COVID-19 survivor Darren most prolific plasma donor in the UK

After fighting for his life having been placed on a ventilator in intensive care after contracting coronavirus last March, former Hutton Cranswick resident Darren Buttrick is now helping others battling the deadly virus by donating his plasma. 

The former Driffield School student donated his blood plasma for the 21st time last week making him the longest serving and most prolific active donor in the UK – and he has vowed to continue as long as his antibodies remain high. 

Plasma is being used in clinical trials to determine whether the antibody-rich substance found in people who have had coronavirus – known as convalescent plasma – could be an effective treatment for COVID-19. 

Darren, 49, now living in Staffordshire, contracted coronavirus in March and became so ill that doctors told him to call his family to say goodbye.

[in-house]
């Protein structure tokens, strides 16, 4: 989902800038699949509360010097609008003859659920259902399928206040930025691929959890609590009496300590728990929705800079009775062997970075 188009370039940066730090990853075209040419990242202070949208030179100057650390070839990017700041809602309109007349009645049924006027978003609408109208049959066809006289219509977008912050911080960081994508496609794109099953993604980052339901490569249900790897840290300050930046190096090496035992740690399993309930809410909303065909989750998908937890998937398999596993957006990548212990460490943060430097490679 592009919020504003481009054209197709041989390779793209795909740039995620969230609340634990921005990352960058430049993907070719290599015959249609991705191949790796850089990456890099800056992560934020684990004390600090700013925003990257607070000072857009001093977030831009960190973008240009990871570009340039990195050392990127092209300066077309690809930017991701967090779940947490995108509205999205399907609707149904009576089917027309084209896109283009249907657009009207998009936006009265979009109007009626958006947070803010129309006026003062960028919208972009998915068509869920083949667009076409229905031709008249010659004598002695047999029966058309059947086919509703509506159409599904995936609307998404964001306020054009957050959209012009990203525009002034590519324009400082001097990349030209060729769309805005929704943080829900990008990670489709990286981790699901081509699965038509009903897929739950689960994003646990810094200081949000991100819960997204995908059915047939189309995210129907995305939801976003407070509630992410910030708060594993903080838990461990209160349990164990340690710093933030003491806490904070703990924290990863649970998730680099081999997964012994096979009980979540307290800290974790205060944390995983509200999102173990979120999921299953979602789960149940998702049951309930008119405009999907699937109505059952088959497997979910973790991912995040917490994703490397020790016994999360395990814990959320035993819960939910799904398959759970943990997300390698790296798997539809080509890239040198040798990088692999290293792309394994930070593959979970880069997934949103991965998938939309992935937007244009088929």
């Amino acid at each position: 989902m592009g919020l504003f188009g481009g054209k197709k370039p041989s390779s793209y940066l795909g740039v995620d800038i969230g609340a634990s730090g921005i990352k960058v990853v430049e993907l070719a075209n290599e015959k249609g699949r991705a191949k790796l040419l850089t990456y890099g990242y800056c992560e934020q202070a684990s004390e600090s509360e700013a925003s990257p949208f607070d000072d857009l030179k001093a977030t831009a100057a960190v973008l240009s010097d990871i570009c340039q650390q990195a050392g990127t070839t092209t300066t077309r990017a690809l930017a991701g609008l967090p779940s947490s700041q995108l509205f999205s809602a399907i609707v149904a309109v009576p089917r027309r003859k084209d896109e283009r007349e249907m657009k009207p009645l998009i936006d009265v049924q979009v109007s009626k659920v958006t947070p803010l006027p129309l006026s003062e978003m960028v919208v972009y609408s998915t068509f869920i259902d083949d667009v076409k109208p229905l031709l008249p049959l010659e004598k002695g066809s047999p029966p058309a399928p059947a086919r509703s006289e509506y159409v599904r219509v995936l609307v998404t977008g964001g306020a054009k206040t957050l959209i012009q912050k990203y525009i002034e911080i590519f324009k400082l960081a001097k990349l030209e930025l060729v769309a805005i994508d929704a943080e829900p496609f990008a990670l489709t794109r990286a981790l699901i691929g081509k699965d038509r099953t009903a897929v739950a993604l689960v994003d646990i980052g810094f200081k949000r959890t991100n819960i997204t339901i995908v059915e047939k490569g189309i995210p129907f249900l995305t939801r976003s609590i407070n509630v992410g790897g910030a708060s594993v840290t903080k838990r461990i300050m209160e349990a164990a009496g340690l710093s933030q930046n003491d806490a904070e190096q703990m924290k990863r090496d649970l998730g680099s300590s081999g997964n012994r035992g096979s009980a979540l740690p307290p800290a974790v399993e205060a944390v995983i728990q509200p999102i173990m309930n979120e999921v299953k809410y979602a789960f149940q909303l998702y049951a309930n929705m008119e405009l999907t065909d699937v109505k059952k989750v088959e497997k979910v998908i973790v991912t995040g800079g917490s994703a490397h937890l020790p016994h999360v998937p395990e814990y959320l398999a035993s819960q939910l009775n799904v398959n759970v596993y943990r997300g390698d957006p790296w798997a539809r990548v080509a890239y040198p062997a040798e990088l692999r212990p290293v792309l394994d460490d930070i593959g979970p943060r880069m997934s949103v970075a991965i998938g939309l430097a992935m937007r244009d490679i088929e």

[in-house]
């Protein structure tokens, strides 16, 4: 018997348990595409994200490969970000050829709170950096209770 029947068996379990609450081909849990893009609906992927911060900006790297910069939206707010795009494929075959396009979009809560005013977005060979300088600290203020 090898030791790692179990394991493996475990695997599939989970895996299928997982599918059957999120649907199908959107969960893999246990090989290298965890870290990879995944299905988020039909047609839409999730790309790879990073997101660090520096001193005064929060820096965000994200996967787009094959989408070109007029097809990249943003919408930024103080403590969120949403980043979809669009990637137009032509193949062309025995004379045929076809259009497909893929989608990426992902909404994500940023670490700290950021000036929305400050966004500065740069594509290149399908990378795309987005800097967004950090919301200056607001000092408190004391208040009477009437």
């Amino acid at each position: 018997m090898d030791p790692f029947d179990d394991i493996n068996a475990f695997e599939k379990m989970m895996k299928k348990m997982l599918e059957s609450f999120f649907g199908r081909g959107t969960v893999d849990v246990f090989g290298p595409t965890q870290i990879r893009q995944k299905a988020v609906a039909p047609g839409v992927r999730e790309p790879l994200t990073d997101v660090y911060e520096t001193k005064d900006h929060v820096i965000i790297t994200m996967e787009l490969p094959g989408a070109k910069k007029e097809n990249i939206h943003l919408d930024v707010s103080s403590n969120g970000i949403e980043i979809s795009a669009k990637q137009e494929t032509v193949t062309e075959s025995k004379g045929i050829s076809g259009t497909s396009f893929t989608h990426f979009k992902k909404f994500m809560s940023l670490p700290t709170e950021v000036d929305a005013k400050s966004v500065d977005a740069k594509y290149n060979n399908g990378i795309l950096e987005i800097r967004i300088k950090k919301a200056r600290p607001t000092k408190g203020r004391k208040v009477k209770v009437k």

The father-of-three was put into a coma on a ventilator – but thanks to the care of the NHS, who he describes as his “angels” – he miraculously pulled through. 

He told the Wolds Weekly that if his actions can help save one life or prevent others from going through what he endured, he would be doing his bit to give back to those who saved his life. 

“I first began to feel unwell following a work trip to London last March,” he said. 

“By Saturday 14th March, my temperature had soared to just over 40 and my breathing was very laboured, my wife called 999 and I went to New Cross Hospital in Wolverhampton. 

“At the time I was not a confirmed case. I was kept in overnight on oxygen and tested for COVID-19. I was sent home the next day advising I should self-isolate. 

“The following Tuesday, I received the call from NHS Public Health to confirm I had COVID-19.  

“I remember watching the news that day where the number of cases reported in the UK stood at 2,000 and I thought to myself how have I been so unlucky to catch this at all and so soon.